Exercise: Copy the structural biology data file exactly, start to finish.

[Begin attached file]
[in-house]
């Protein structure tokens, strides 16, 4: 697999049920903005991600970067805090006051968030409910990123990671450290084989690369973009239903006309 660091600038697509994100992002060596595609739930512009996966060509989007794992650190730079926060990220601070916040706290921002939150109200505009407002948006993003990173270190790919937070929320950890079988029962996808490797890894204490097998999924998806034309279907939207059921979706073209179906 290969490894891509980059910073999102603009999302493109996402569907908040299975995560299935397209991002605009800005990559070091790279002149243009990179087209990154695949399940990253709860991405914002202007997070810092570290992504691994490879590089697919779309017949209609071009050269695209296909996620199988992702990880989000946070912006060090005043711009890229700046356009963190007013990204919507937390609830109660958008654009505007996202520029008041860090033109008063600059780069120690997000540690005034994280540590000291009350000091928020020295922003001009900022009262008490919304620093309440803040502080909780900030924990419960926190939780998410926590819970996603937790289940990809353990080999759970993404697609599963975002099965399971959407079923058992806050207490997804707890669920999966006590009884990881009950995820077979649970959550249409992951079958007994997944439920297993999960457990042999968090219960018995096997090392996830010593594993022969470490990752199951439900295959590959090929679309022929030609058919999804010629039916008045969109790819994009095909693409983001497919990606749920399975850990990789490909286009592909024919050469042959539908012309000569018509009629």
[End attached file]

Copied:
[in-house]
């Protein structure tokens, strides 16, 4: 697999049920903005991600970067805090006051968030409910990123990671450290084989690369973009239903006309 660091600038697509994100992002060596595609739930512009996966060509989007794992650190730079926060990220601070916040706290921002939150109200505009407002948006993003990173270190790919937070929320950890079988029962996808490797890894204490097998999924998806034309279907939207059921979706073209179906 290969490894891509980059910073999102603009999302493109996402569907908040299975995560299935397209991002605009800005990559070091790279002149243009990179087209990154695949399940990253709860991405914002202007997070810092570290992504691994490879590089697919779309017949209609071009050269695209296909996620199988992702990880989000946070912006060090005043711009890229700046356009963190007013990204919507937390609830109660958008654009505007996202520029008041860090033109008063600059780069120690997000540690005034994280540590000291009350000091928020020295922003001009900022009262008490919304620093309440803040502080909780900030924990419960926190939780998410926590819970996603937790289940990809353990080999759970993404697609599963975002099965399971959407079923058992806050207490997804707890669920999966006590009884990881009950995820077979649970959550249409992951079958007994997944439920297993999960457990042999968090219960018995096997090392996830010593594993022969470490990752199951439900295959590959090929679309022929030609058919999804010629039916008045969109790819994009095909693409983001497919990606749920399975850990990789490909286009592909024919050469042959539908012309000569018509009629």